How To Stop Yourself From Being A Workaholic?

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By: MJ Gonzales | Executive Chronicles

The word ‘workaholic’ may sound flattering for some, especially for hard workers, who perceive to have more earnings and achievements. In contrast, being a hard worker is not only the sole recipe to become successful, happy and rich. So why work addiction means positive?

If you love your work, then it will love you back. This is actually an excellent advice to follow so you’ll find fulfillment in your job, even if you face struggles. On the other hand, loving it doesn’t necessarily say that you forget other important things in your life.  Remember that while everyone congratulates you because of your bonus or promotion, they don’t realize that you tend to do overtime, skips meals, and excuse yourself from vacations. So why are there people finding comfort in being a workaholic?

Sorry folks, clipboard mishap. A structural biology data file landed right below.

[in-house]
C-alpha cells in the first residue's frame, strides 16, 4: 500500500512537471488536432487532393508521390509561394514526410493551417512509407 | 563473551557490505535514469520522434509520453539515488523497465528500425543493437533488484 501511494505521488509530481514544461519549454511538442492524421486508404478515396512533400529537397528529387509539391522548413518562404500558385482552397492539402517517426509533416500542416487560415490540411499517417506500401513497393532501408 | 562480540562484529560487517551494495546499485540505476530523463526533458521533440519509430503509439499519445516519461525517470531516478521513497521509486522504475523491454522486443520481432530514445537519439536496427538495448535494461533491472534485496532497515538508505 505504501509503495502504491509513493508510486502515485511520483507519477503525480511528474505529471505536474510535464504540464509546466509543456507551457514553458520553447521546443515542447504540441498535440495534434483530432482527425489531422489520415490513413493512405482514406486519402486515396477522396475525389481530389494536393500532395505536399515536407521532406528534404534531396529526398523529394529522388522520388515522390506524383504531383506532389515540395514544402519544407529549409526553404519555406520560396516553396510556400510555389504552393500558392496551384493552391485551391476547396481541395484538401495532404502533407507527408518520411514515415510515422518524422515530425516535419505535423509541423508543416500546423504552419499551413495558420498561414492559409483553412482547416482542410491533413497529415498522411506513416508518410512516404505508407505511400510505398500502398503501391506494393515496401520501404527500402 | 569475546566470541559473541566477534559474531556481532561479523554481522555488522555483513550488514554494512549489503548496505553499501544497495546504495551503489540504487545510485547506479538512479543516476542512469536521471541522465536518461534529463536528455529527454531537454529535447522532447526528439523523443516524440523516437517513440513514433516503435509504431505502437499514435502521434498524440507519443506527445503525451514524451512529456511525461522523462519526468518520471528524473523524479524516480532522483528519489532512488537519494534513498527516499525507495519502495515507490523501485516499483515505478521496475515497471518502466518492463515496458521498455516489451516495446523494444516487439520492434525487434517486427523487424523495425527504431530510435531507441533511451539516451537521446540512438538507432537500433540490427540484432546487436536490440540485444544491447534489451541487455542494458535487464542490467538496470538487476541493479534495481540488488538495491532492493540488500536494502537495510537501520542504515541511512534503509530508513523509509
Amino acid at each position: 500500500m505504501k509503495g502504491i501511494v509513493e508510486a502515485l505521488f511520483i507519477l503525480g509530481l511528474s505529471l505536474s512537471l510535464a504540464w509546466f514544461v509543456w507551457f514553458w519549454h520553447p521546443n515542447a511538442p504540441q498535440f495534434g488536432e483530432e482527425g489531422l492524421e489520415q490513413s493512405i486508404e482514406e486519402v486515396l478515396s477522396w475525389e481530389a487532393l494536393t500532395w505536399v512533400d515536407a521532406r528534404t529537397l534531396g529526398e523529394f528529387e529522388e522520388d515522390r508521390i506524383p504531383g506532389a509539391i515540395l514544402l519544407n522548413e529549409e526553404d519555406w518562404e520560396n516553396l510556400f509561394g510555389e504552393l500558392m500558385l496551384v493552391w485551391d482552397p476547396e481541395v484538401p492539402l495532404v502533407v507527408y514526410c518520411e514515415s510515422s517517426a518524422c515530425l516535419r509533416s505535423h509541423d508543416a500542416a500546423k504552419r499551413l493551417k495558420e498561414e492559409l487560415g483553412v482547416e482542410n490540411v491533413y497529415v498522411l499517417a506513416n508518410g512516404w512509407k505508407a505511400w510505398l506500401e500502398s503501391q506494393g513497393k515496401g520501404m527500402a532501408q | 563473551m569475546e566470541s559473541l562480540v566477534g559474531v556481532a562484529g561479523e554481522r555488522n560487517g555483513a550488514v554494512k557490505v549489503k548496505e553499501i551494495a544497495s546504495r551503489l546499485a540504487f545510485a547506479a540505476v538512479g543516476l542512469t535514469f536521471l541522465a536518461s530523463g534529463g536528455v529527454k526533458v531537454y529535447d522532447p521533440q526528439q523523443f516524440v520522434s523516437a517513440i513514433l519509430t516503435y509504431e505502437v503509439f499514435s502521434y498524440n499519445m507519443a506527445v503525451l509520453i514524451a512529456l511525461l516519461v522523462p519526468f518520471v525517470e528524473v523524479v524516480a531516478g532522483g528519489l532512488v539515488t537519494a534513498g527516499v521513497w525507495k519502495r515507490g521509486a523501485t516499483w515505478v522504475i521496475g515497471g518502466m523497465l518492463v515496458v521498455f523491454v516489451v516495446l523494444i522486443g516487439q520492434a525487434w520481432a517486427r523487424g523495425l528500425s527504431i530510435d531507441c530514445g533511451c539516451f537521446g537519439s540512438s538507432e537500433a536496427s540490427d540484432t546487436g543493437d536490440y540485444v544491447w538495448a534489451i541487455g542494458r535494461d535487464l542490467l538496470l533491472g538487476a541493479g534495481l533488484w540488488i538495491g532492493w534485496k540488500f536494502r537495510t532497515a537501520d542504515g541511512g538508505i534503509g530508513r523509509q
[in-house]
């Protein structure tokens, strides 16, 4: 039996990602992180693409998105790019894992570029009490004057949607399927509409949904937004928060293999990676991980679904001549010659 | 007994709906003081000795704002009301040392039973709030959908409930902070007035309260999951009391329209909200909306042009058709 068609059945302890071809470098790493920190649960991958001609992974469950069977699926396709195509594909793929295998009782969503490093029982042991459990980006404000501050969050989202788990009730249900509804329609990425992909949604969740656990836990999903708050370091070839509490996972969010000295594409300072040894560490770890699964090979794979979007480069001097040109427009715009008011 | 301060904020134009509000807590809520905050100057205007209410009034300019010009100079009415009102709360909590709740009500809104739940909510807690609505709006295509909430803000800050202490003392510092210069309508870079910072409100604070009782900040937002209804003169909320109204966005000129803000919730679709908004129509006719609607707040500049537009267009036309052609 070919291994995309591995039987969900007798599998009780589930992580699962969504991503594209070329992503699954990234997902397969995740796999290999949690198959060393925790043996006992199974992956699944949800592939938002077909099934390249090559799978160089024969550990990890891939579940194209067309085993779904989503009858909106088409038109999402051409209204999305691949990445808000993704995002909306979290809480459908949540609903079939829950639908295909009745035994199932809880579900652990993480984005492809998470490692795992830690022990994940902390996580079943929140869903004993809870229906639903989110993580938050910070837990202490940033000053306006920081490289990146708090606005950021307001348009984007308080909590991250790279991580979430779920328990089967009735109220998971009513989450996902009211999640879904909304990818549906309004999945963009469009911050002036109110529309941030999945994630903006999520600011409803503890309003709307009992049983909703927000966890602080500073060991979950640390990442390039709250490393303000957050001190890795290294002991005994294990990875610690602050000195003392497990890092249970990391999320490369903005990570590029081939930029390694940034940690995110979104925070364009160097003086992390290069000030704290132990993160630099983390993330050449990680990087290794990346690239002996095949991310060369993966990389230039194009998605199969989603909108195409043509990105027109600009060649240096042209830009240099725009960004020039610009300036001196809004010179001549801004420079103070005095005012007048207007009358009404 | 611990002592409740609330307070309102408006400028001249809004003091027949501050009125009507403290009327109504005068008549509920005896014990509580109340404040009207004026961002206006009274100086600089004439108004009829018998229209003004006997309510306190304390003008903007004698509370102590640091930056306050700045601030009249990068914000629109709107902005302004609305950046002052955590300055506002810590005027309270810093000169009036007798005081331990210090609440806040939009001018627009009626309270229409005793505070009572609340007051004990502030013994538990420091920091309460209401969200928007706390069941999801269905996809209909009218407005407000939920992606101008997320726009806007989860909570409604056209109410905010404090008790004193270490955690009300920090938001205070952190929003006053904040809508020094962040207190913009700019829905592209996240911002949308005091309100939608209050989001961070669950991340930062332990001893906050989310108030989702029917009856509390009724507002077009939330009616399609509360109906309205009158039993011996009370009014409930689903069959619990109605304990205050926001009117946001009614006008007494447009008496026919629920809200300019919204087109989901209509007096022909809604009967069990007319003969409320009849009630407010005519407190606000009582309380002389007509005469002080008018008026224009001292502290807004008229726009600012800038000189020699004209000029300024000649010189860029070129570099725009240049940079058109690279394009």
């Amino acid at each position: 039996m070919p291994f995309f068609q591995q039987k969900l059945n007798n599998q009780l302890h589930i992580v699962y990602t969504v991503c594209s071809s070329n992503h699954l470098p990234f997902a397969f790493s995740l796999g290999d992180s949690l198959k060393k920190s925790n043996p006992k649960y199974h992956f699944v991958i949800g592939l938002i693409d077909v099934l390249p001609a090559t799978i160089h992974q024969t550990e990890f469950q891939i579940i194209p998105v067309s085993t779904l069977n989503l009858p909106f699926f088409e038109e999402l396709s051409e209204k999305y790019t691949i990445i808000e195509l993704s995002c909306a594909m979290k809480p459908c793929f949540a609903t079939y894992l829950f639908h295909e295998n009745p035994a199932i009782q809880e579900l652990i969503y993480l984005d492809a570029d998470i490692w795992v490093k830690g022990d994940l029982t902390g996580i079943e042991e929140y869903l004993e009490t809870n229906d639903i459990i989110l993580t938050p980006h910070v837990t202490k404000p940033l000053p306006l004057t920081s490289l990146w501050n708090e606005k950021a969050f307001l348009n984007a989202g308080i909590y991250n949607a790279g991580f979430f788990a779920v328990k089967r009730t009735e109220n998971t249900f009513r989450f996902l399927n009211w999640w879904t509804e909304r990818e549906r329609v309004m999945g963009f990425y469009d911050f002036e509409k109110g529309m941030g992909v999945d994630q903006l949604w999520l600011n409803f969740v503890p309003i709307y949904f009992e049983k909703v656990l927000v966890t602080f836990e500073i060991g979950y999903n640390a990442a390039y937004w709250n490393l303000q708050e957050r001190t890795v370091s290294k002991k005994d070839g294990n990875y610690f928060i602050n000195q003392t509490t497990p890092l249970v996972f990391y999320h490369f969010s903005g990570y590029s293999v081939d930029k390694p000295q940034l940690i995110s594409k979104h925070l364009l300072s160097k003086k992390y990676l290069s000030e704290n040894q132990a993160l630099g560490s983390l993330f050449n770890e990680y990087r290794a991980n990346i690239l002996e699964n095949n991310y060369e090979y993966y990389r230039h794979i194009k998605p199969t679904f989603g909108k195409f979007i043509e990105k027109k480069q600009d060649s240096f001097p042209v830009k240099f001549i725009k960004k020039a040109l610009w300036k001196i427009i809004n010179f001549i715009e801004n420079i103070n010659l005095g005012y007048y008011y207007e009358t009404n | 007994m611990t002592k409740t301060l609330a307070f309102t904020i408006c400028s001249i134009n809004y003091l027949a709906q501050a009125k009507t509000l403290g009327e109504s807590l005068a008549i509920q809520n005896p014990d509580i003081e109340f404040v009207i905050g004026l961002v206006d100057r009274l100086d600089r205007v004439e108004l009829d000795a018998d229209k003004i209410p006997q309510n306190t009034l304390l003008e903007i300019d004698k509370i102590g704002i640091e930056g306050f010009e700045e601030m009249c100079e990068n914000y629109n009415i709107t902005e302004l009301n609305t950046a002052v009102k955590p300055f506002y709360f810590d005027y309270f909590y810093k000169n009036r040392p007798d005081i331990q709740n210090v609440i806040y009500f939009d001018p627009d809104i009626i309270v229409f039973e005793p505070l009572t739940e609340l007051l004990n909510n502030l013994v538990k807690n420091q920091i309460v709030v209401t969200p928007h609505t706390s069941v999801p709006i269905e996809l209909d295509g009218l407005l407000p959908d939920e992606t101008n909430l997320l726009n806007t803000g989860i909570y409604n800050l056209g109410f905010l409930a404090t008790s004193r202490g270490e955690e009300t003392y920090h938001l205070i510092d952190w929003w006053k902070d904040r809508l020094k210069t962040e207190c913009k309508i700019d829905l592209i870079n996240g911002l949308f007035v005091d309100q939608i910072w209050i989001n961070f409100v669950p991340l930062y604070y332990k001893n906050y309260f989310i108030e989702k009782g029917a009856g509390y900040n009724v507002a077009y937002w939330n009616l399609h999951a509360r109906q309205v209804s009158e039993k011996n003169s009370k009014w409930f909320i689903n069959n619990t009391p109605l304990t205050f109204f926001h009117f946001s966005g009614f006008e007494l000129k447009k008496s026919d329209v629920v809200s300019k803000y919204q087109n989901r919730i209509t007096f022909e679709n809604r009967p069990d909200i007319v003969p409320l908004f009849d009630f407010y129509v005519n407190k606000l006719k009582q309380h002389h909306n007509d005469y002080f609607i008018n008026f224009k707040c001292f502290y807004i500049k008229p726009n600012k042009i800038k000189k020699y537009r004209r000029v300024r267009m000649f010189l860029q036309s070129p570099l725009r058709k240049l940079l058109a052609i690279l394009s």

“This [mathematical analysis called Becker’s] theory suggests that the more money you make, the more likely you are to work more. If you are not engaged in work-related activities, then there is a cost to the alternative way in which time is spent. Even if you understand the negative consequences to workaholism, you may still likely to continue working because the cost of not doing so becomes greater,” shared Sarah Asebedo, Kansas State University doctoral researcher, about study published in the journal Financial Planning Review.

Meantime, here’s some few steps to break away from work addiction:

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    Say no to flexibility stigma and set boundaries between your career and personal life. Avoid any work-related issues when you’re at home or on vacation by not checking emails and using your gadgets often. On the other hand, focus your attention at work while you’re there.

  • Sincerely find your purpose in life. No one is born just to become a worker. There’s more in life than what you do for a living. You have to change your mindset and liberate yourself from the limitation that perhaps conformity imposes upon on you.  In the report of Harvard Business Review, mindfulness, resetting your expectations, and redefining your personal success are some of the keys to stop work addiction.